Pristine Grace

Final Perseverance
Hebrews 6:1-6
by Henry Mahan
Final Perseverance

     Looking at the entire passage, it appears here in Hebrews 6:1-6 that the apostle Paul wishes to push believers on to growth and maturity. There is a tendency in the flesh to stand and rest and to say, "I am saved; I have passed from death to life. Jesus Christ is my refuge; here I may find contentment and rest." But Paul urges us to progress in the truth of God–to grow to maturity, to grow up from a state of childhood to the fullness of maturity in Christ.

     In Verses 3-6 Paul says that in order to grow, the believer must leave the elementary teachings and doctrines of Chrst. We must not lose them; we must not deny them nor forget them, but lay them in our hearts as the foundation of all that we profess and expect. We don't want to rest here, however; for there must be a building erected on this foundation. The apostle then mentions six foundation principles which must be well laid at first and then built upon.

  1. REPENTANCE FROM DEAD WORKS. We are convinced of sin, of sins, and even of the evil of our religious and moral works. "Not by works of righteousness which we have done (Titus 3:5).
     
  2. FAITH TOWARD GOD. We have a firm belief in the nature, existence, and attributes of God, in the mind and purpose of God revealed in His Word, and especially in the record which He has given concerning redemption in Christ. Repentance toward God and faith in Christ are inseparable.
     
  3. THE DOCTRINE OF BAPTISM. We are baptized into Christ by the Holy Spirit (I Cor. 12:13; Gal. 3:27). We are baptized in water as identification with Christ in His death and as a confession of our faith. Then there is the baptism of the Holy Spirit (Acts 1:5).
     
  4. LAYING ON OF HANDS. This was a special power conferred on apostles to give the Holy Spirit and gifts (Acts 8:17; 1 Tim. 4:14). It was practiced by the church to ordain deacons and missionaries (Acts 6:6; Acts 13:3). We are warned to exercise care in this regard (I Tim. 5:22).
     
  5. THE RESURRECTION OF THE DEAD. This is the reunion of the soul and body that shall come to pass when Christ comes (I Thess. 4:13).
     
  6. ETERNAL JUDGMENT. God shall judge all men in that day--the wicked by their works (which shall be found wanting) and the believer in the Person and work of Christ (which shall result in eternal life).

     In reading Verses 4-6, two questions come to mind. First, WHO ARE THE PEOPLE SPOKEN OF? If you read John Gill, John Owen, and most Calvinistic writers, they all say that these people are professors of Christianity but not true believers. Spurgeon said their interpretation of this passage is influenced by the doctrine they are seeking to prove, not by what it actually says; for even a child reading these verses WOULD DECLARE THESE PEOPLE SAVED.

  1. WHO WERE ONCE ENLIGHTENED.The first work of the Holy Spirit is to enlighten the soul. We were in darkness, but the Holy Spirit has given us the light of revelation. We know who we are, WHO CHRIST IS, and why He came. I do not consider any man enlightened who is not saved.
     
  2. WHO HAVE TASTED THE HEAVENLY GIFT. What is the heavenly gift? It is Christ (Who is the unspeakable gift) or eternal life (which is the gift of God). If I have tasted of the heavenly gift, then it is mine. This is the same word used in I Peter 2:3 and means to experience or to eat.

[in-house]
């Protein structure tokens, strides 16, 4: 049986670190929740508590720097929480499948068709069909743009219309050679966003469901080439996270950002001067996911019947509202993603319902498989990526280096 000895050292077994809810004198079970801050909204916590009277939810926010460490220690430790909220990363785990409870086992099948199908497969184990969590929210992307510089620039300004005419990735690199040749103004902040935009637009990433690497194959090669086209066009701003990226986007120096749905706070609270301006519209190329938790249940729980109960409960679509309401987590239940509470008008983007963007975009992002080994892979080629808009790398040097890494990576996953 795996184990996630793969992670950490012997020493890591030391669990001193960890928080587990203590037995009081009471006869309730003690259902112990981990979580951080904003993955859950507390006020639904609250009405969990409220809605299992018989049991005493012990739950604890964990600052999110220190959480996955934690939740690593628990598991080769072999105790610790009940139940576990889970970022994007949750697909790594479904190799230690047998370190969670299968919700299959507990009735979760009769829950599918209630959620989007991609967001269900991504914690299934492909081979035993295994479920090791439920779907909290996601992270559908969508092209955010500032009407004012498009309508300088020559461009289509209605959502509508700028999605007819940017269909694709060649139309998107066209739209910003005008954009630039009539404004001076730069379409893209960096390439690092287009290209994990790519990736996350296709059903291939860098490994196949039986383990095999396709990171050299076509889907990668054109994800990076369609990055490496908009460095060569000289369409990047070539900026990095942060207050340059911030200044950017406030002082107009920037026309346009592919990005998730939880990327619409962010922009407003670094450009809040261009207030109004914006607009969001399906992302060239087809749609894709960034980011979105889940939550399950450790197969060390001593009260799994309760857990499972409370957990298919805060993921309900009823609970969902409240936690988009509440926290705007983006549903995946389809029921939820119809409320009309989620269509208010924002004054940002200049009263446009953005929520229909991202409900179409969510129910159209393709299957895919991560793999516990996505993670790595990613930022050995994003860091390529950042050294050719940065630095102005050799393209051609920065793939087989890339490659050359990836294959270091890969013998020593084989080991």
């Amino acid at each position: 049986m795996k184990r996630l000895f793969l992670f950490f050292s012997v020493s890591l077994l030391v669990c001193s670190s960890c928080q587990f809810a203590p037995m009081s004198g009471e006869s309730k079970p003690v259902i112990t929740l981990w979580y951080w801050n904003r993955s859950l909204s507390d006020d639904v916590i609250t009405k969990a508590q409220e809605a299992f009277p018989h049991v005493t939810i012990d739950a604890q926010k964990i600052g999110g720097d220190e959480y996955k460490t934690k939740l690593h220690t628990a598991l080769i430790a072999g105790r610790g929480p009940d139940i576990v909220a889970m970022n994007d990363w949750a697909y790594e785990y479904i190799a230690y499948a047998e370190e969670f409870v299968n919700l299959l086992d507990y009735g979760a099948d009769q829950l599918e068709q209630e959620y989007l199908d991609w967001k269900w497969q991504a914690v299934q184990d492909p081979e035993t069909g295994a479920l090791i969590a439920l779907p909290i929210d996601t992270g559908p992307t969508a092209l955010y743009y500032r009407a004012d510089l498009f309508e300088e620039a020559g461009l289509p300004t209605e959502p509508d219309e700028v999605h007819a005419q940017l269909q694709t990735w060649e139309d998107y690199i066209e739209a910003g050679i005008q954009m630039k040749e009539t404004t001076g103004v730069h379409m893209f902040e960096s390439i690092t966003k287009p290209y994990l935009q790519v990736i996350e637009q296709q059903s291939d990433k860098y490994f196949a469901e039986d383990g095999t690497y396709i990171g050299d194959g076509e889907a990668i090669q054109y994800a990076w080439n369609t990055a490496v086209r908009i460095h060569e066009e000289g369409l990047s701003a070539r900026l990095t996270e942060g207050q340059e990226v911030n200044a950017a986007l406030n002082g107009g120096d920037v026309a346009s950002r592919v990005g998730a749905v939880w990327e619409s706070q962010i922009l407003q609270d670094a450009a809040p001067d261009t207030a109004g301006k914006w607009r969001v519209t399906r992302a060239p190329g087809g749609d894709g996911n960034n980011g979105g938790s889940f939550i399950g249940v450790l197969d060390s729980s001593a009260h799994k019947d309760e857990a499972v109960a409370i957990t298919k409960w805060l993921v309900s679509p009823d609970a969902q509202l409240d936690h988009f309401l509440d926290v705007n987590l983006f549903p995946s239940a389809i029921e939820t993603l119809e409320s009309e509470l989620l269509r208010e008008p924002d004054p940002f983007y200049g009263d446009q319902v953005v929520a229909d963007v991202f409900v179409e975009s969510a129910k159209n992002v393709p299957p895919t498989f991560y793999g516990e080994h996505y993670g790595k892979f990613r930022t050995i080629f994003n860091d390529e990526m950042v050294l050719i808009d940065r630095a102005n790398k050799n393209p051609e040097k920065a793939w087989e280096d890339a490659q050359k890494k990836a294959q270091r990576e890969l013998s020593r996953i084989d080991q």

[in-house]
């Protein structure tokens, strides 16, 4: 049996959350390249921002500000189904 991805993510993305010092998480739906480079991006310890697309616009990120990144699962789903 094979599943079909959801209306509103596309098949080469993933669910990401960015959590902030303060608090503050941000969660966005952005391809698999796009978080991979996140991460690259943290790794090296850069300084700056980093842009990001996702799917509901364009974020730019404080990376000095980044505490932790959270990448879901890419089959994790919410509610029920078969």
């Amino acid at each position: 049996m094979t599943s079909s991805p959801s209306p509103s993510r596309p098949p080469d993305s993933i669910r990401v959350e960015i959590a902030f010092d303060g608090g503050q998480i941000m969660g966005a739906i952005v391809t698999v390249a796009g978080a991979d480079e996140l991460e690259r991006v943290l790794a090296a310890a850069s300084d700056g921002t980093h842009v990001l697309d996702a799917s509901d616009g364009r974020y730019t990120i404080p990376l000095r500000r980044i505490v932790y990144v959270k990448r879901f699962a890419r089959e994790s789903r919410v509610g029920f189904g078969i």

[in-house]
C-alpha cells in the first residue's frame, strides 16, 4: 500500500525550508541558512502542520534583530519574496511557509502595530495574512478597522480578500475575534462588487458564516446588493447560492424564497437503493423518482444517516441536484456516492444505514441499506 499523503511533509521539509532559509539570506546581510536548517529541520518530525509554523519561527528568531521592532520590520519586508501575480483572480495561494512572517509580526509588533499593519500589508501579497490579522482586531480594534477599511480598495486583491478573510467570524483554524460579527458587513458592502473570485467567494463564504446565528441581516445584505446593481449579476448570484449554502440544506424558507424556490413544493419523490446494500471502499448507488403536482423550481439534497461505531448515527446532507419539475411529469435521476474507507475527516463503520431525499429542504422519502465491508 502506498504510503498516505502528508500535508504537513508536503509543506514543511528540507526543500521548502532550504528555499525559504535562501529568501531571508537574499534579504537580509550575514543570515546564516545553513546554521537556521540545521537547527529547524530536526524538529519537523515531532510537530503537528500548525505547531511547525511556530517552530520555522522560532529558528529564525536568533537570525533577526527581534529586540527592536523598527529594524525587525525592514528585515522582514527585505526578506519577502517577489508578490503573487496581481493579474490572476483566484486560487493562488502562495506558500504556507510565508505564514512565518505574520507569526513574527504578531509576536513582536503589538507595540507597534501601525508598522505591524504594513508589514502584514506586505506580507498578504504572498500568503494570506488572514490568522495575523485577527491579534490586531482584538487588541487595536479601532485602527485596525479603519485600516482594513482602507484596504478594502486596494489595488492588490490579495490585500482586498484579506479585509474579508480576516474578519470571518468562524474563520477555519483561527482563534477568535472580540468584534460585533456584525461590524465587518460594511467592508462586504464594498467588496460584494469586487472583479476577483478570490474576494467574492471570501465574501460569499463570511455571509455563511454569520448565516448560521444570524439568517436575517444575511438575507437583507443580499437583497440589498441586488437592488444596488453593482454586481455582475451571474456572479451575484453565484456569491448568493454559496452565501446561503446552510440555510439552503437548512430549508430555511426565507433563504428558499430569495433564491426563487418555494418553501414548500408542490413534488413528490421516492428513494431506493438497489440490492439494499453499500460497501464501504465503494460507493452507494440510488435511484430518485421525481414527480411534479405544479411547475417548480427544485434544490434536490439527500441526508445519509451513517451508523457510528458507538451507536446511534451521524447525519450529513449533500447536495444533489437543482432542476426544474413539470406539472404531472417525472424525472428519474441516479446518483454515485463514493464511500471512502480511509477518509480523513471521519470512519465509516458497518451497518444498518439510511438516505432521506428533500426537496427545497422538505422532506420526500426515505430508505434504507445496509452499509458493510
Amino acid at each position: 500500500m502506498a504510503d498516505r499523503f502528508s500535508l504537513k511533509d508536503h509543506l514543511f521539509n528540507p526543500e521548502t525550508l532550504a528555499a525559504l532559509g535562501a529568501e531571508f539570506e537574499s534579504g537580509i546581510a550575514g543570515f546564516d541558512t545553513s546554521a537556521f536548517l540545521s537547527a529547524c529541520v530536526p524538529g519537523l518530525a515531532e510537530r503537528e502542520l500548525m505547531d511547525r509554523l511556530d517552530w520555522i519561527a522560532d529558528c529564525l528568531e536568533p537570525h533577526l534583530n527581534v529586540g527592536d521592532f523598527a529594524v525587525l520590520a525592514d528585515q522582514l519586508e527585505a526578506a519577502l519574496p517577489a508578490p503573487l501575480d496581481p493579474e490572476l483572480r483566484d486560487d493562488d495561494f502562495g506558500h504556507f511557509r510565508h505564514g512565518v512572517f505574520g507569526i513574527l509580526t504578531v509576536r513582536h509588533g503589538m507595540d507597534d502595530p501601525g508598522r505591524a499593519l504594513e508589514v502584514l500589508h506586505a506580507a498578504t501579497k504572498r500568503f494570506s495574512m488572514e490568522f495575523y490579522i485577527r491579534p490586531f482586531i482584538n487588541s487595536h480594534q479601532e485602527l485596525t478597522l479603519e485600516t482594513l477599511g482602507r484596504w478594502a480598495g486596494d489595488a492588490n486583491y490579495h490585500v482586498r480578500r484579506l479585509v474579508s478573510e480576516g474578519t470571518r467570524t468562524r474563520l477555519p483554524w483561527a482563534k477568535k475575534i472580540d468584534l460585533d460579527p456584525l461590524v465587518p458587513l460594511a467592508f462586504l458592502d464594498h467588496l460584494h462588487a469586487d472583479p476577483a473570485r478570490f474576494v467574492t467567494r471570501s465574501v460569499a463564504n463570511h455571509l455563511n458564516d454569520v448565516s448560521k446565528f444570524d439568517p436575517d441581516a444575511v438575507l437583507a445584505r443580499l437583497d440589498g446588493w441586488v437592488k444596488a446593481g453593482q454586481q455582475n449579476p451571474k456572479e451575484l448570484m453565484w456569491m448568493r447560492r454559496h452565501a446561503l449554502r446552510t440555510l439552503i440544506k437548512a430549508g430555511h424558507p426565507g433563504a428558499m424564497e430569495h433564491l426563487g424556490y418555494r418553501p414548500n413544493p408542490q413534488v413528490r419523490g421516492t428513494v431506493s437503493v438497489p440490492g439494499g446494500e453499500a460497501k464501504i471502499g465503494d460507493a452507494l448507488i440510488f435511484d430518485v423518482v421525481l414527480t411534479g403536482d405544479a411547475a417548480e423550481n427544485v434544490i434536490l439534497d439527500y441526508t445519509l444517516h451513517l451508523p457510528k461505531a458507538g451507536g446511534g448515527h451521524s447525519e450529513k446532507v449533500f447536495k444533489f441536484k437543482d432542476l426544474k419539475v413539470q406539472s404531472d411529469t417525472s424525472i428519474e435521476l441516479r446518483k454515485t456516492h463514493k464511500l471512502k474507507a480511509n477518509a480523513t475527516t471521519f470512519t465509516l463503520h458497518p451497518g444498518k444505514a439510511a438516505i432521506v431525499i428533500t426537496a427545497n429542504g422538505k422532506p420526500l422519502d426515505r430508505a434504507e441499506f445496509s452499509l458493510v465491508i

3. MADE PARTAKERS OF THE HOLY GHOST. Only a believer is a partaker of the Holy Ghost. He either dwells in a man or He doesn't. Where the Holy Ghost dwells, there is life. "If any man hath not the Spirit of Christ, he is none of His." But if a man is a partaker of the Holy Ghost, he is an object of grace.
     
  4. HAVE TASTED THE GOOD WORD OF GOD. These people have experienced the quickening power of the Word and the sanctifying influence of the Word. They have eaten the Word and found it to be good! Is the good Word of God Christ or the written Word or both? How can they be separated?
     
  5. HAVE TASTED THE POWERS OF THE WORLD TO COME. They have experienced and received the power of faith, the power of hope, and the power of love–for "now abideth THESE THREE." These are the powers of the world to come. So I say, whatever the meaning of this text, if these people are not children of God, who is?

     The second question to be considered is: WHAT IS MEANT BY FALLING AWAY? To fall into sin is not to fall away (Prov. 24:16). We have countless examples of this in David, Abraham, Lot, etc. Also, to deny Christ is not to fall away. Peter denied Him but came back.

     Then what is falling away to the place of impossible recovery? Well, there never has been a case of it yet, so I can't describe it to you; but I will tell you what I suppose it is. It would be for the Holy Spirit to depart from a believer; for the work of God's grace to cease; for the blood of Christ to lose its efficacy; for God, Who has begun a work, to leave off finishing it and to say, "Sinner, I half-saved you, now I damn you." This is what falling away is. A man cannot fall away from a position he has never occupied.

     What the Scripture here is saying is the IF HE COULD FALL AWAY, it would be impossible to ever renew him. How else can they be saved? Is there a healing stream better than the foundation of blood? Is there a better righteousness than Christ's? NO! If they could fall away AS SOME TEACH, it would require a second incarnation, a second Calvary, a second putting Him to shame, a second regeneration! He died for those who crucified Him once. Shall I cruicify Him again? (John 10:27-29.)